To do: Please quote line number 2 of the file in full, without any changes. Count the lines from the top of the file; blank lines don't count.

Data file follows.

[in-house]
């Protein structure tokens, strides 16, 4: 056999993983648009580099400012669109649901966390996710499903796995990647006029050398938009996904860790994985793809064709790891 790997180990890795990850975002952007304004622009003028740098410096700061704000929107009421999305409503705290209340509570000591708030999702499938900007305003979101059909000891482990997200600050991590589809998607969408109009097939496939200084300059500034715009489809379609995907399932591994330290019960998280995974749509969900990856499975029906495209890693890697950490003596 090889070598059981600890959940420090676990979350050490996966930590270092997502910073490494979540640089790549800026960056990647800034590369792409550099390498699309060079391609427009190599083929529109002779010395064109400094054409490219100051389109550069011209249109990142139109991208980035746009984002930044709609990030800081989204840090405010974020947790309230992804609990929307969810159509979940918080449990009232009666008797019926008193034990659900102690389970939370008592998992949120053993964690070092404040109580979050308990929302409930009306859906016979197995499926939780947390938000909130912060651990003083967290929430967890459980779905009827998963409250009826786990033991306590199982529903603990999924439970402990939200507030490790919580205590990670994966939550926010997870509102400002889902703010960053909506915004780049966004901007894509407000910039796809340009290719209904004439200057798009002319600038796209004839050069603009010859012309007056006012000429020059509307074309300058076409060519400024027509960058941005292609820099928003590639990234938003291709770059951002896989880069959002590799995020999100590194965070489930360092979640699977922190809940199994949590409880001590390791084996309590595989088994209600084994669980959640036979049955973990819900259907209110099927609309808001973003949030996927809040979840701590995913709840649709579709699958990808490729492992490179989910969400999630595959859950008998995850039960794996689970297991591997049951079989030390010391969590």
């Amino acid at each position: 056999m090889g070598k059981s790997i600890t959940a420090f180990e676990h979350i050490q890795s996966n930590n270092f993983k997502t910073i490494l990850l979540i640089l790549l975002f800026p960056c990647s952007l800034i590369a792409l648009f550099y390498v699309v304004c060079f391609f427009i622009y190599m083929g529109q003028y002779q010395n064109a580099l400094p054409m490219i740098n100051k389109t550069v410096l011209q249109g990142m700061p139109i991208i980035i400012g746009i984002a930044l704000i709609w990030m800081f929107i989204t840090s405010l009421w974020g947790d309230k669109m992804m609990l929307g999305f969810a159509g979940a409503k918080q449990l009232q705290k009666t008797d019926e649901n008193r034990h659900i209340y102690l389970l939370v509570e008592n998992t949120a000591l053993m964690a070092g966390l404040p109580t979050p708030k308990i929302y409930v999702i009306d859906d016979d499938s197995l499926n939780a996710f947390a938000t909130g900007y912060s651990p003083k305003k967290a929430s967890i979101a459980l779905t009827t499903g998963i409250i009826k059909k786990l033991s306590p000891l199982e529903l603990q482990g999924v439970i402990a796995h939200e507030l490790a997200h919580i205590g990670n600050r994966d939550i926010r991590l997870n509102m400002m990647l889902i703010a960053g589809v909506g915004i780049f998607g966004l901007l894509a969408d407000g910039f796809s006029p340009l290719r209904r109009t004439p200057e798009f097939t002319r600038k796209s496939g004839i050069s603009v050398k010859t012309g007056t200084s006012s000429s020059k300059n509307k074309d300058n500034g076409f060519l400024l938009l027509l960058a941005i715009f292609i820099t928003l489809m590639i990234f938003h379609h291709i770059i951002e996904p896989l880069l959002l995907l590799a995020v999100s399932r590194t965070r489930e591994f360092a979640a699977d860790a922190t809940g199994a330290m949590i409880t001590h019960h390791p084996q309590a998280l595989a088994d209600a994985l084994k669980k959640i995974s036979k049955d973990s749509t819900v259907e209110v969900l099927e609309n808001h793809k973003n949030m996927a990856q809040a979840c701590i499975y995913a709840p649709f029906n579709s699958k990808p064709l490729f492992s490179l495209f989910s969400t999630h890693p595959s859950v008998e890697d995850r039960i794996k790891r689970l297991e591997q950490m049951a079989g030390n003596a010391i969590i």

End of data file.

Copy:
């Protein structure tokens, strides 16, 4: 056999993983648009580099400012669109649901966390996710499903796995990647006029050398938009996904860790994985793809064709790891 790997180990890795990850975002952007304004622009003028740098410096700061704000929107009421999305409503705290209340509570000591708030999702499938900007305003979101059909000891482990997200600050991590589809998607969408109009097939496939200084300059500034715009489809379609995907399932591994330290019960998280995974749509969900990856499975029906495209890693890697950490003596 090889070598059981600890959940420090676990979350050490996966930590270092997502910073490494979540640089790549800026960056990647800034590369792409550099390498699309060079391609427009190599083929529109002779010395064109400094054409490219100051389109550069011209249109990142139109991208980035746009984002930044709609990030800081989204840090405010974020947790309230992804609990929307969810159509979940918080449990009232009666008797019926008193034990659900102690389970939370008592998992949120053993964690070092404040109580979050308990929302409930009306859906016979197995499926939780947390938000909130912060651990003083967290929430967890459980779905009827998963409250009826786990033991306590199982529903603990999924439970402990939200507030490790919580205590990670994966939550926010997870509102400002889902703010960053909506915004780049966004901007894509407000910039796809340009290719209904004439200057798009002319600038796209004839050069603009010859012309007056006012000429020059509307074309300058076409060519400024027509960058941005292609820099928003590639990234938003291709770059951002896989880069959002590799995020999100590194965070489930360092979640699977922190809940199994949590409880001590390791084996309590595989088994209600084994669980959640036979049955973990819900259907209110099927609309808001973003949030996927809040979840701590995913709840649709579709699958990808490729492992490179989910969400999630595959859950008998995850039960794996689970297991591997049951079989030390010391969590």